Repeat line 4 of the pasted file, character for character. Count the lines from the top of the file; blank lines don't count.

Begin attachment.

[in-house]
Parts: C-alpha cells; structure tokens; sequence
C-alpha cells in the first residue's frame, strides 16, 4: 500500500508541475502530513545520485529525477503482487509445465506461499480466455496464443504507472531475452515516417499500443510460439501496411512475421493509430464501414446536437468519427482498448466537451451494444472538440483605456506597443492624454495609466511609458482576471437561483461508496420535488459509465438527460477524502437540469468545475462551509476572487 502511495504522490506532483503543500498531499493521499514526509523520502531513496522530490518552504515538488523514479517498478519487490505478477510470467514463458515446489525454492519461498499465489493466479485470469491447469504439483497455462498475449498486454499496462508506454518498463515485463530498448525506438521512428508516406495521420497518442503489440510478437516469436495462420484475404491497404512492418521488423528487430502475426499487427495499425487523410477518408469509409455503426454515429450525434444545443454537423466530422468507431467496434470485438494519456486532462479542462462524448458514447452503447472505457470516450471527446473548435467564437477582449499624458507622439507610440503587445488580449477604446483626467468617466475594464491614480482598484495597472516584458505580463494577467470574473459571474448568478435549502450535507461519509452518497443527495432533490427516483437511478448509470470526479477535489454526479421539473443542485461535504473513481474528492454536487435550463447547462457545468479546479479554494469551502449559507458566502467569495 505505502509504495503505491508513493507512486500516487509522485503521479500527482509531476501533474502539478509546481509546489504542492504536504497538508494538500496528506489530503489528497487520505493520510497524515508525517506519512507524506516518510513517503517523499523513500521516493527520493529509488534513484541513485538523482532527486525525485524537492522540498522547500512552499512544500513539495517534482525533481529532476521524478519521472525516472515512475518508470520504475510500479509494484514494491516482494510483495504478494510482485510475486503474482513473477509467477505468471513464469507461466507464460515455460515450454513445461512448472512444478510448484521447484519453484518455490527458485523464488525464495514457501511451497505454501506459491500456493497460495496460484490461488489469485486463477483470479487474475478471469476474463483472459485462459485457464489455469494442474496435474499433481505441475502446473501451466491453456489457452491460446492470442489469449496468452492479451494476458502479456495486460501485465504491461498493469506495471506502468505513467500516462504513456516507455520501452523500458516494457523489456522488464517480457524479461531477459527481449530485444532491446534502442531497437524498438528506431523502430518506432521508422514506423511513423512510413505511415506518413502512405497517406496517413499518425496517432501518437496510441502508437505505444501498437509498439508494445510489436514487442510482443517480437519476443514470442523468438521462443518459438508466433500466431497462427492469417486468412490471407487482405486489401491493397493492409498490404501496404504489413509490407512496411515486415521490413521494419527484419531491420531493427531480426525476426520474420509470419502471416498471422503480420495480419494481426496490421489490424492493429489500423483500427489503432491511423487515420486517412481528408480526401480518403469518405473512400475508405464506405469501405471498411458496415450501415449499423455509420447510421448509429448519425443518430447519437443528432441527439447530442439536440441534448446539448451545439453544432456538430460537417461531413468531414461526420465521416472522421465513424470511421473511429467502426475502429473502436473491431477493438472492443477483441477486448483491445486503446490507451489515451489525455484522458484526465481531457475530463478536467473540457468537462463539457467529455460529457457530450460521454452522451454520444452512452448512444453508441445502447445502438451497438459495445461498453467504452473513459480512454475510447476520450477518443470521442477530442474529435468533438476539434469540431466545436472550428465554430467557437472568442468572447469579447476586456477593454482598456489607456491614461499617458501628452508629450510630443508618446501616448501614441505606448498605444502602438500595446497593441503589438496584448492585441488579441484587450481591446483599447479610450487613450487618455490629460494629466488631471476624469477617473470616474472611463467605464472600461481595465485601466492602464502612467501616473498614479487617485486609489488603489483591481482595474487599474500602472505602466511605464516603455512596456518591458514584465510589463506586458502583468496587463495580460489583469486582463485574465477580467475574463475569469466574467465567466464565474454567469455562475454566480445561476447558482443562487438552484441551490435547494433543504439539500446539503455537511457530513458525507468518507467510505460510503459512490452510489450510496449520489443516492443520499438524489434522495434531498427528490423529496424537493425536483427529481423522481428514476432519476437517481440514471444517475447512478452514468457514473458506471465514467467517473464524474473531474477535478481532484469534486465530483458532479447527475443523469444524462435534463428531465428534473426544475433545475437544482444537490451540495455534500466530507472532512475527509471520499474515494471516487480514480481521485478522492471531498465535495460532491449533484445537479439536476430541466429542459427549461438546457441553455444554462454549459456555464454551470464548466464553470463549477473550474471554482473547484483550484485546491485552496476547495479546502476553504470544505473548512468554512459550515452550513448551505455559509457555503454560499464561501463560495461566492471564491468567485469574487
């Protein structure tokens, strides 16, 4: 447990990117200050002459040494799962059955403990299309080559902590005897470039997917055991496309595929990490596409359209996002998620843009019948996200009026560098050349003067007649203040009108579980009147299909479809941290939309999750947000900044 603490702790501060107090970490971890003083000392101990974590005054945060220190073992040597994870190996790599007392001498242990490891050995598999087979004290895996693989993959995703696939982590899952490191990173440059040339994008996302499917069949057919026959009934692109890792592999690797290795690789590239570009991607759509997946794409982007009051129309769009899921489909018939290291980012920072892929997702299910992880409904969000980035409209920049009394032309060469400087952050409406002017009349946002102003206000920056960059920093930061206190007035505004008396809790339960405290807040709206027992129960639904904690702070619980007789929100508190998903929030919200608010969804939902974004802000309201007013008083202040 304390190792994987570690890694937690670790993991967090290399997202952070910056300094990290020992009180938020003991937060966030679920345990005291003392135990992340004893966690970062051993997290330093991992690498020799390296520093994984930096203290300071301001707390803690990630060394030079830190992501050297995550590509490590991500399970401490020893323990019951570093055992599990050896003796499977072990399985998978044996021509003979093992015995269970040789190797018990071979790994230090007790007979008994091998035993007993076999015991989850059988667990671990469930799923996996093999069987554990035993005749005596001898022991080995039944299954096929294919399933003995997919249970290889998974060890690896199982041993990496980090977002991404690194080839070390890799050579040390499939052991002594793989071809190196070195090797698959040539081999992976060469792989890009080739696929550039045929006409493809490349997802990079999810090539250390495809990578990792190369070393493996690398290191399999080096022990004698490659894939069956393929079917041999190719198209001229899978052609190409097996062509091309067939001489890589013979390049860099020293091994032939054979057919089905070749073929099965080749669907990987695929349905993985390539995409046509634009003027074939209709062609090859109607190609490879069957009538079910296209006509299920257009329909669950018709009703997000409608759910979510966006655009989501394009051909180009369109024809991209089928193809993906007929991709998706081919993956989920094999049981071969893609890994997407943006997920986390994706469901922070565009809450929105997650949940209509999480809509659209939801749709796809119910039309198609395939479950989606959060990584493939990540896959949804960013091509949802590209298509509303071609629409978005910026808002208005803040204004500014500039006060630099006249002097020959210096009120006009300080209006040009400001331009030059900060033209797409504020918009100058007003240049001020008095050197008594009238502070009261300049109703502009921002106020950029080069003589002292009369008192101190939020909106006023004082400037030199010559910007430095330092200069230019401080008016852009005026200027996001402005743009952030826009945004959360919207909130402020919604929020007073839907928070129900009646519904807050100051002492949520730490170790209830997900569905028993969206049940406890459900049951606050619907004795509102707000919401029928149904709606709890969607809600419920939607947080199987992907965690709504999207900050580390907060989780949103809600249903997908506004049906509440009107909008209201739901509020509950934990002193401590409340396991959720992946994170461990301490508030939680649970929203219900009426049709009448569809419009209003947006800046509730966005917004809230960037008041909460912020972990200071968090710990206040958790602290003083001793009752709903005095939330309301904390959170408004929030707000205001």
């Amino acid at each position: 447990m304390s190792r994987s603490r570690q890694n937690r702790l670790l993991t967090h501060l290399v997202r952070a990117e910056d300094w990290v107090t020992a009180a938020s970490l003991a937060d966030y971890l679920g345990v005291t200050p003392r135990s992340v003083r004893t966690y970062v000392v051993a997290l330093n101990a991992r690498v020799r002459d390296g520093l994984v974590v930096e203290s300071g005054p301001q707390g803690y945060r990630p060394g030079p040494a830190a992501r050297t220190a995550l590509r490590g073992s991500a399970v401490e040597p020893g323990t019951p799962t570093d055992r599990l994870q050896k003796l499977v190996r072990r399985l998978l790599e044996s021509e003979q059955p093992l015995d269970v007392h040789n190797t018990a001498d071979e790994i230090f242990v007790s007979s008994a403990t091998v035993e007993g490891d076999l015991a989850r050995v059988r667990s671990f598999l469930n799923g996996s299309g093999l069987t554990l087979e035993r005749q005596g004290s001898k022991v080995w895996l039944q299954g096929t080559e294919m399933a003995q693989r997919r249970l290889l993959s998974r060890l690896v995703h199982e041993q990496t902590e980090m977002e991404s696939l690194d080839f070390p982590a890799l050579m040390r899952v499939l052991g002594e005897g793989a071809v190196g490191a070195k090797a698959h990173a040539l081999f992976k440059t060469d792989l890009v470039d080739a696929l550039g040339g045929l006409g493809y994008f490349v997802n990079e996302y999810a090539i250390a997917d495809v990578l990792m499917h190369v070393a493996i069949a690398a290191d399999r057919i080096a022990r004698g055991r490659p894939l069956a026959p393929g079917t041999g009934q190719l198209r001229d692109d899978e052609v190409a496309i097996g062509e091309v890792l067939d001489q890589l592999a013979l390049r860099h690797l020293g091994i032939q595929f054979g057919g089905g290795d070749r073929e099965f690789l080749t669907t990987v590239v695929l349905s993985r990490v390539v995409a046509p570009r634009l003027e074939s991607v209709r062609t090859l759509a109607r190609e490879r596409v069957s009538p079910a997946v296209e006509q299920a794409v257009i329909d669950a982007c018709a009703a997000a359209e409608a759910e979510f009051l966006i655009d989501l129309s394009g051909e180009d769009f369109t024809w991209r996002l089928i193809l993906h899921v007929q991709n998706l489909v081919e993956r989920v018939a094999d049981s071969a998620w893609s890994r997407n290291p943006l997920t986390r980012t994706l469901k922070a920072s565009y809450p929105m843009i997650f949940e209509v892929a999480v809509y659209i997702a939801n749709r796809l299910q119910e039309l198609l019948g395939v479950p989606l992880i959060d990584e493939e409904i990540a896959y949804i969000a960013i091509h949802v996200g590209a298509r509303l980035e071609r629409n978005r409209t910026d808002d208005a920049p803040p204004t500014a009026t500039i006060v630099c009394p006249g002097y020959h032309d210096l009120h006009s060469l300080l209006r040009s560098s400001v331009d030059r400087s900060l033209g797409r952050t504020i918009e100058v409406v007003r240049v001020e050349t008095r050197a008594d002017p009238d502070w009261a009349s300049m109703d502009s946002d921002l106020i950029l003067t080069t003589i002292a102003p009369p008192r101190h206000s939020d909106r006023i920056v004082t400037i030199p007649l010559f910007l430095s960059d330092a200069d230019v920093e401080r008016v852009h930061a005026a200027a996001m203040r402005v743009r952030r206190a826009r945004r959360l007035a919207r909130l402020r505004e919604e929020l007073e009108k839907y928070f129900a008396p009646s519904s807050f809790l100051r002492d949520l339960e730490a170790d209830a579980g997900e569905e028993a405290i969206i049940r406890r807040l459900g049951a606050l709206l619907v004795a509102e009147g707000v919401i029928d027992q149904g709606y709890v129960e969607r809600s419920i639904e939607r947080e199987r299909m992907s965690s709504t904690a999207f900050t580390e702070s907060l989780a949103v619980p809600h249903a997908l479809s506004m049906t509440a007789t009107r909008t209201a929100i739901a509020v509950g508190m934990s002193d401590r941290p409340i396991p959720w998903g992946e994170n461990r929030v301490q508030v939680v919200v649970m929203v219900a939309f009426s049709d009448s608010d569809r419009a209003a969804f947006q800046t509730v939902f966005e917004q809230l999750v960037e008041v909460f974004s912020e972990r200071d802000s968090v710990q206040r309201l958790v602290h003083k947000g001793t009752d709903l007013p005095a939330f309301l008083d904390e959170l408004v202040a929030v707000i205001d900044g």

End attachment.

């Protein structure tokens, strides 16, 4: 447990990117200050002459040494799962059955403990299309080559902590005897470039997917055991496309595929990490596409359209996002998620843009019948996200009026560098050349003067007649203040009108579980009147299909479809941290939309999750947000900044 603490702790501060107090970490971890003083000392101990974590005054945060220190073992040597994870190996790599007392001498242990490891050995598999087979004290895996693989993959995703696939982590899952490191990173440059040339994008996302499917069949057919026959009934692109890792592999690797290795690789590239570009991607759509997946794409982007009051129309769009899921489909018939290291980012920072892929997702299910992880409904969000980035409209920049009394032309060469400087952050409406002017009349946002102003206000920056960059920093930061206190007035505004008396809790339960405290807040709206027992129960639904904690702070619980007789929100508190998903929030919200608010969804939902974004802000309201007013008083202040 304390190792994987570690890694937690670790993991967090290399997202952070910056300094990290020992009180938020003991937060966030679920345990005291003392135990992340004893966690970062051993997290330093991992690498020799390296520093994984930096203290300071301001707390803690990630060394030079830190992501050297995550590509490590991500399970401490020893323990019951570093055992599990050896003796499977072990399985998978044996021509003979093992015995269970040789190797018990071979790994230090007790007979008994091998035993007993076999015991989850059988667990671990469930799923996996093999069987554990035993005749005596001898022991080995039944299954096929294919399933003995997919249970290889998974060890690896199982041993990496980090977002991404690194080839070390890799050579040390499939052991002594793989071809190196070195090797698959040539081999992976060469792989890009080739696929550039045929006409493809490349997802990079999810090539250390495809990578990792190369070393493996690398290191399999080096022990004698490659894939069956393929079917041999190719198209001229899978052609190409097996062509091309067939001489890589013979390049860099020293091994032939054979057919089905070749073929099965080749669907990987695929349905993985390539995409046509634009003027074939209709062609090859109607190609490879069957009538079910296209006509299920257009329909669950018709009703997000409608759910979510966006655009989501394009051909180009369109024809991209089928193809993906007929991709998706081919993956989920094999049981071969893609890994997407943006997920986390994706469901922070565009809450929105997650949940209509999480809509659209939801749709796809119910039309198609395939479950989606959060990584493939990540896959949804960013091509949802590209298509509303071609629409978005910026808002208005803040204004500014500039006060630099006249002097020959210096009120006009300080209006040009400001331009030059900060033209797409504020918009100058007003240049001020008095050197008594009238502070009261300049109703502009921002106020950029080069003589002292009369008192101190939020909106006023004082400037030199010559910007430095330092200069230019401080008016852009005026200027996001402005743009952030826009945004959360919207909130402020919604929020007073839907928070129900009646519904807050100051002492949520730490170790209830997900569905028993969206049940406890459900049951606050619907004795509102707000919401029928149904709606709890969607809600419920939607947080199987992907965690709504999207900050580390907060989780949103809600249903997908506004049906509440009107909008209201739901509020509950934990002193401590409340396991959720992946994170461990301490508030939680649970929203219900009426049709009448569809419009209003947006800046509730966005917004809230960037008041909460912020972990200071968090710990206040958790602290003083001793009752709903005095939330309301904390959170408004929030707000205001």